Old Fall River Road will be closed in 2014 due to flood damage
Damages on Old Fall River Road are extensive and the road will remain closed to vehicles through 2014. It is unknown at this time whether hikers and bicyclists will be allowed on the road next year. More »
Impacts from September 2013 Flood
Due to recent flooding, there are still some closures in the park that could affect your visit. More »
All Hazard Team Arrives At Rocky Mountain National Park
Contact: Murray Shoemaker, 970-586-1443
The Intermountain Region's All Hazard Incident Management Team arrived on 9/14 to assist the staff of Rocky Mountain National Park with the ongoing flooding. Incident Commander Mark Foust said, "The staff at Rocky Mountain has done an outstanding job of dealing with this crisis. The incident management team is here to help them coordinate incident resources and provide the support needed to meet critical objectives".
Trail Ridge Road is open from Grand Lake to Estes Park for essential travel only. Essential travel is currently defined as community residents, family members of community residents providing support, emergency services, and delivery trucks. Truck length may not exceed ninety feet. No other east bound traffic will be allowed, even for visitors with advance plans and reservations in the community. Trail Ridge is open to all travel west bound from Estes Park to Grand Lake.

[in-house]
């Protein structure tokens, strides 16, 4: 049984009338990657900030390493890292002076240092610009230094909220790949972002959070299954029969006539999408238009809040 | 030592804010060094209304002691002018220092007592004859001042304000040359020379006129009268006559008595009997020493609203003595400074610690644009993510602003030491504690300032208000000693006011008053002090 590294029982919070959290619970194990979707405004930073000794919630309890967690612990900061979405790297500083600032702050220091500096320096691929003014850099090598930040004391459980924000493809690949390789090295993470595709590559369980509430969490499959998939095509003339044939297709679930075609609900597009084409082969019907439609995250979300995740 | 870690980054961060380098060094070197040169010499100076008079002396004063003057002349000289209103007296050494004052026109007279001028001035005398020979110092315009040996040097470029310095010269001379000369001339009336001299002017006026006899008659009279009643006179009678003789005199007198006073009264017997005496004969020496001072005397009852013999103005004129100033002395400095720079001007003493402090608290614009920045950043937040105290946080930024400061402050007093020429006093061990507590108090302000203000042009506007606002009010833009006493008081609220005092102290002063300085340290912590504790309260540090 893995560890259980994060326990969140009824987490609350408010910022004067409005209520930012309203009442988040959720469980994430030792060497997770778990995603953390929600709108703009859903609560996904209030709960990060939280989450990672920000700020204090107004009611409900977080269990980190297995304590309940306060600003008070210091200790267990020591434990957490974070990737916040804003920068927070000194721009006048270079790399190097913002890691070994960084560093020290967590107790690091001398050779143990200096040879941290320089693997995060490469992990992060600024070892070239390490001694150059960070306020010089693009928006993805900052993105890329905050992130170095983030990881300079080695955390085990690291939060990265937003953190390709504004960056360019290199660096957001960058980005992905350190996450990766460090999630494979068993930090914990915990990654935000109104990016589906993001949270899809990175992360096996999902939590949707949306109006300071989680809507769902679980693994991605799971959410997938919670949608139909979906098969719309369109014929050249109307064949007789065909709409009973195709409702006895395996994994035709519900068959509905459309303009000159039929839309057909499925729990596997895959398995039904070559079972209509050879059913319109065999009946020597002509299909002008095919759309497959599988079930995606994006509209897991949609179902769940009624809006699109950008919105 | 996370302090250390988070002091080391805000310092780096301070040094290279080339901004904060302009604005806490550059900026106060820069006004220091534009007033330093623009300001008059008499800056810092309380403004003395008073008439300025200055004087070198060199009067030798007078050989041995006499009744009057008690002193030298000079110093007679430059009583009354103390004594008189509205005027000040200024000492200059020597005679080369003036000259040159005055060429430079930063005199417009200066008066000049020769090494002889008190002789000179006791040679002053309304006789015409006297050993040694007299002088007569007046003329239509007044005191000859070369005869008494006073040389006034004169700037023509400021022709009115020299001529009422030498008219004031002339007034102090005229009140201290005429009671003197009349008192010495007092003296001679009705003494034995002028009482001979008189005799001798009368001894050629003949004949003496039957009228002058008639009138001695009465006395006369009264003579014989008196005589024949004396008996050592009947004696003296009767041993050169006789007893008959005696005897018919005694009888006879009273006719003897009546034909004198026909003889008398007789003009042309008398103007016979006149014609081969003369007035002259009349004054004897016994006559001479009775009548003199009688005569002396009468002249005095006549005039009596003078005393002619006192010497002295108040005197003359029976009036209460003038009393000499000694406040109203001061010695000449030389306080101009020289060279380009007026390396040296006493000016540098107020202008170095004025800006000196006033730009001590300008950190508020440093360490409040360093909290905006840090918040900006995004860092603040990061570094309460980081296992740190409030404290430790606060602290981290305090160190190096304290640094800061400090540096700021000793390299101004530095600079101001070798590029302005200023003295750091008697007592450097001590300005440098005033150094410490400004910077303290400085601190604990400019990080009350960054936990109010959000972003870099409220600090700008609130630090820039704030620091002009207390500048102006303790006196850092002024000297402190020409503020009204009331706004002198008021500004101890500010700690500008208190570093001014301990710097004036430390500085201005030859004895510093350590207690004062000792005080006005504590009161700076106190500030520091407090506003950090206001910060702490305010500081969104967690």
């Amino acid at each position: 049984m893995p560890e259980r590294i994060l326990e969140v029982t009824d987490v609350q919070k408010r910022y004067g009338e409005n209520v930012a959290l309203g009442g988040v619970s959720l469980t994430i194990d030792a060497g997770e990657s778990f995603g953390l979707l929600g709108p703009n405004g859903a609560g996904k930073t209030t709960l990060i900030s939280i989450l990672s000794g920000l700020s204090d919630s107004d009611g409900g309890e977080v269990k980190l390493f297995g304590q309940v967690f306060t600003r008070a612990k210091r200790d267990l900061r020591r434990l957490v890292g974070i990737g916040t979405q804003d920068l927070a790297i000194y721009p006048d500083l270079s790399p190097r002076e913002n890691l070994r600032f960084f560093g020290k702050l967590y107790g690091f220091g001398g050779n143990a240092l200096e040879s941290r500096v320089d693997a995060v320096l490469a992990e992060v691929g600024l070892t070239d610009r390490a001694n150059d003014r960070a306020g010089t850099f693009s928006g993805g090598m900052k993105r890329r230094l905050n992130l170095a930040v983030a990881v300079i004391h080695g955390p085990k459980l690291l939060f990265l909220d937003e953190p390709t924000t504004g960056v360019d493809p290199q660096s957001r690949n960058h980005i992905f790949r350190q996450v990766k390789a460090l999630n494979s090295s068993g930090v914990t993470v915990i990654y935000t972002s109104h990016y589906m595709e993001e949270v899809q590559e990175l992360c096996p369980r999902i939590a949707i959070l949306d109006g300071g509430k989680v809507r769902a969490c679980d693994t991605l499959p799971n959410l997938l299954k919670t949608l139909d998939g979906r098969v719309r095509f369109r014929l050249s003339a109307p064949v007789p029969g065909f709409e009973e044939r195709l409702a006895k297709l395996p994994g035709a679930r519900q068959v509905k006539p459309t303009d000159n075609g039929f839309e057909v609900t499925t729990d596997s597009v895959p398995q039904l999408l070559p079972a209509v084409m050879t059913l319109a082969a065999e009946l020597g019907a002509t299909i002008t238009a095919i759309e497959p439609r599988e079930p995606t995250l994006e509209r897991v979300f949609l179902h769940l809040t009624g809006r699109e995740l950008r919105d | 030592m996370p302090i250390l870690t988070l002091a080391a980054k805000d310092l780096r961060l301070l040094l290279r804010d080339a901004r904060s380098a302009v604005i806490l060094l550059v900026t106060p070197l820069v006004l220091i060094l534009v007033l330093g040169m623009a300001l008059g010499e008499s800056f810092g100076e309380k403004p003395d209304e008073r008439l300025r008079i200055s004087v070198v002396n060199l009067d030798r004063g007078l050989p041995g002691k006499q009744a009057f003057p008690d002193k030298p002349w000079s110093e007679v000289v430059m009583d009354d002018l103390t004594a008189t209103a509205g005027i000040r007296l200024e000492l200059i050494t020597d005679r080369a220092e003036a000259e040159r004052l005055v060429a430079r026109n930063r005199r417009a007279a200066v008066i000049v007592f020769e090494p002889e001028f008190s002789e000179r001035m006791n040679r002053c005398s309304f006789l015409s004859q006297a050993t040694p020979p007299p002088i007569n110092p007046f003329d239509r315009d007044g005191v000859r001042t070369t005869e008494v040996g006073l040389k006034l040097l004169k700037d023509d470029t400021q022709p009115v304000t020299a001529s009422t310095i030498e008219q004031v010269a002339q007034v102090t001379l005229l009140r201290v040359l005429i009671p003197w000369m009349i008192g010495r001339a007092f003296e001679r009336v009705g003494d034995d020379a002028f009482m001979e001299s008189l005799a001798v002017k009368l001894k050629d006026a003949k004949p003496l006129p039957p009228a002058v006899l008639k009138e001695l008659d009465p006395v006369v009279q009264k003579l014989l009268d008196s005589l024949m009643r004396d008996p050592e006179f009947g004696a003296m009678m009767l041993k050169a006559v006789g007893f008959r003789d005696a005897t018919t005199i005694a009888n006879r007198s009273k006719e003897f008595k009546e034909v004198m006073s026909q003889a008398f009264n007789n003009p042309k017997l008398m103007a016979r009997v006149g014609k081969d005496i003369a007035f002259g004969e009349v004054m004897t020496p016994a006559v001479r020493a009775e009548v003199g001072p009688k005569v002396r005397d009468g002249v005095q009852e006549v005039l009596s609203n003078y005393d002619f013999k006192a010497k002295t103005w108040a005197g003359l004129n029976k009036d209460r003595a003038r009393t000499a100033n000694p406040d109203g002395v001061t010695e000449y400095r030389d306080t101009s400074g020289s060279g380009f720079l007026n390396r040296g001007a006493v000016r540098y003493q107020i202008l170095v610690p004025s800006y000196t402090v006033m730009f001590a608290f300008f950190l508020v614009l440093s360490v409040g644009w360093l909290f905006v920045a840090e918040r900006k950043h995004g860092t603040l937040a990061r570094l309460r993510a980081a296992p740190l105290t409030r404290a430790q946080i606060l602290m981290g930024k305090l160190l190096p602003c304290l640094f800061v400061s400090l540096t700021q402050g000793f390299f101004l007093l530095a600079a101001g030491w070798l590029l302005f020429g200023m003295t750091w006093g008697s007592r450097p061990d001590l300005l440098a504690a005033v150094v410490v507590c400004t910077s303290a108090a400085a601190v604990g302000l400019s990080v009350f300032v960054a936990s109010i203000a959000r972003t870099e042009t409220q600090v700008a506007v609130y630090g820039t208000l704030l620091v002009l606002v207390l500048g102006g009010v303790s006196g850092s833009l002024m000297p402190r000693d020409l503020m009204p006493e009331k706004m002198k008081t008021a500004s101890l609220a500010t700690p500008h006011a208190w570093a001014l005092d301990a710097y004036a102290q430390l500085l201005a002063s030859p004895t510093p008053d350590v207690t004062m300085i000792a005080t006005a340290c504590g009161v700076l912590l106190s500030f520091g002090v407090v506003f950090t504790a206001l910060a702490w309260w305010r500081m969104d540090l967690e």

The park continues to be closed to all recreational use. Park staff asks that everyone honor these closures, especially the backcountry and trail closures. The east side of Rocky Mountain National Park is under an emergency disaster declaration. It is too soon to determine when sections of the park may reopen. Park staff are focused on flood relief work.
Park and incident personnel are responding to requests for assistance from the town of Estes Park and Larimer County whenever possible.
Phone and internet service have been restored to the park. For Rocky Mountain National Park information, call the park's Information Office at 970-586-1206.
Did You Know?
Kawuneeche Valley is on the west side of the Continental Divide and channels water into the Colorado River. Kawuneeche means Coyote in Arapaho.